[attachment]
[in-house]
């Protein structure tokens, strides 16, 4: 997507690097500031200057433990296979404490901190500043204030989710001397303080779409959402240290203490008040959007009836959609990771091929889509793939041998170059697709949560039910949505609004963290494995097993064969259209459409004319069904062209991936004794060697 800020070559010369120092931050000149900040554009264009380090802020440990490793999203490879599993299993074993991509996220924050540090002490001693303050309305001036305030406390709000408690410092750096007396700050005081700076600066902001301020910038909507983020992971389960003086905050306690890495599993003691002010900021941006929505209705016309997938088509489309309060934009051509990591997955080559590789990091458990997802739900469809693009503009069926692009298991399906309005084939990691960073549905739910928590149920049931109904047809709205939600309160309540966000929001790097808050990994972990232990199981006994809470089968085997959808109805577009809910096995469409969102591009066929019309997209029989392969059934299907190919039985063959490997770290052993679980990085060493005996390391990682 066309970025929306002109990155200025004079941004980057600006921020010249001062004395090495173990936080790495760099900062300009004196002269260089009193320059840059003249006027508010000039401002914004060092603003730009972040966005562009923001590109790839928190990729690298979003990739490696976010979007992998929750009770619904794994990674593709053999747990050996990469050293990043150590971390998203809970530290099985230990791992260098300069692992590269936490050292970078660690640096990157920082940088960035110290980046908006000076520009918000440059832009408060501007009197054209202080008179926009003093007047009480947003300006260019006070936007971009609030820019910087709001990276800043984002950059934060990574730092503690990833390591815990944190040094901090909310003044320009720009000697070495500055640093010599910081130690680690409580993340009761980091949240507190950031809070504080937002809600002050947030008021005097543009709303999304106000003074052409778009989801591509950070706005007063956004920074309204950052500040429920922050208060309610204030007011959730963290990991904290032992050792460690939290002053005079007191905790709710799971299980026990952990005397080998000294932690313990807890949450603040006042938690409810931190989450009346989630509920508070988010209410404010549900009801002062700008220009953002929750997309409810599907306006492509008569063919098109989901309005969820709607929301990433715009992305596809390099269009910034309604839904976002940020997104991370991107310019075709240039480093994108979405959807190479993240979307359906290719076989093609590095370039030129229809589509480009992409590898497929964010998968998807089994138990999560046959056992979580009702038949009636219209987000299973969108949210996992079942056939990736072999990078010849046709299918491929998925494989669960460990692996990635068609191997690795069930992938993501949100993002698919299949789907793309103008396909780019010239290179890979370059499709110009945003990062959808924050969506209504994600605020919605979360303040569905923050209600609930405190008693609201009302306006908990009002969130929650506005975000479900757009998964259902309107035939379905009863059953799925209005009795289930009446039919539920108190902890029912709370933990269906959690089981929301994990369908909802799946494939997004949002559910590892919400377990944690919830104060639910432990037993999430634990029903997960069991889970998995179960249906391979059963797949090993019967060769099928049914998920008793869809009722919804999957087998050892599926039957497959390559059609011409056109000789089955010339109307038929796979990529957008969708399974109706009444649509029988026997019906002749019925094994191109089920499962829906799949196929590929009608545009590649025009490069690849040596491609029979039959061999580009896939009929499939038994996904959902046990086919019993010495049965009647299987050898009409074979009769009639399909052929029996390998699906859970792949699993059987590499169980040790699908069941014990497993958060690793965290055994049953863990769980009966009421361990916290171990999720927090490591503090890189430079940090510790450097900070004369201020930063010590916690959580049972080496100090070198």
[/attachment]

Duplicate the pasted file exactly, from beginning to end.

[in-house]
């Protein structure tokens, strides 16, 4: 997507690097500031200057433990296979404490901190500043204030989710001397303080779409959402240290203490008040959007009836959609990771091929889509793939041998170059697709949560039910949505609004963290494995097993064969259209459409004319069904062209991936004794060697 800020070559010369120092931050000149900040554009264009380090802020440990490793999203490879599993299993074993991509996220924050540090002490001693303050309305001036305030406390709000408690410092750096007396700050005081700076600066902001301020910038909507983020992971389960003086905050306690890495599993003691002010900021941006929505209705016309997938088509489309309060934009051509990591997955080559590789990091458990997802739900469809693009503009069926692009298991399906309005084939990691960073549905739910928590149920049931109904047809709205939600309160309540966000929001790097808050990994972990232990199981006994809470089968085997959808109805577009809910096995469409969102591009066929019309997209029989392969059934299907190919039985063959490997770290052993679980990085060493005996390391990682 066309970025929306002109990155200025004079941004980057600006921020010249001062004395090495173990936080790495760099900062300009004196002269260089009193320059840059003249006027508010000039401002914004060092603003730009972040966005562009923001590109790839928190990729690298979003990739490696976010979007992998929750009770619904794994990674593709053999747990050996990469050293990043150590971390998203809970530290099985230990791992260098300069692992590269936490050292970078660690640096990157920082940088960035110290980046908006000076520009918000440059832009408060501007009197054209202080008179926009003093007047009480947003300006260019006070936007971009609030820019910087709001990276800043984002950059934060990574730092503690990833390591815990944190040094901090909310003044320009720009000697070495500055640093010599910081130690680690409580993340009761980091949240507190950031809070504080937002809600002050947030008021005097543009709303999304106000003074052409778009989801591509950070706005007063956004920074309204950052500040429920922050208060309610204030007011959730963290990991904290032992050792460690939290002053005079007191905790709710799971299980026990952990005397080998000294932690313990807890949450603040006042938690409810931190989450009346989630509920508070988010209410404010549900009801002062700008220009953002929750997309409810599907306006492509008569063919098109989901309005969820709607929301990433715009992305596809390099269009910034309604839904976002940020997104991370991107310019075709240039480093994108979405959807190479993240979307359906290719076989093609590095370039030129229809589509480009992409590898497929964010998968998807089994138990999560046959056992979580009702038949009636219209987000299973969108949210996992079942056939990736072999990078010849046709299918491929998925494989669960460990692996990635068609191997690795069930992938993501949100993002698919299949789907793309103008396909780019010239290179890979370059499709110009945003990062959808924050969506209504994600605020919605979360303040569905923050209600609930405190008693609201009302306006908990009002969130929650506005975000479900757009998964259902309107035939379905009863059953799925209005009795289930009446039919539920108190902890029912709370933990269906959690089981929301994990369908909802799946494939997004949002559910590892919400377990944690919830104060639910432990037993999430634990029903997960069991889970998995179960249906391979059963797949090993019967060769099928049914998920008793869809009722919804999957087998050892599926039957497959390559059609011409056109000789089955010339109307038929796979990529957008969708399974109706009444649509029988026997019906002749019925094994191109089920499962829906799949196929590929009608545009590649025009490069690849040596491609029979039959061999580009896939009929499939038994996904959902046990086919019993010495049965009647299987050898009409074979009769009639399909052929029996390998699906859970792949699993059987590499169980040790699908069941014990497993958060690793965290055994049953863990769980009966009421361990916290171990999720927090490591503090890189430079940090510790450097900070004369201020930063010590916690959580049972080496100090070198």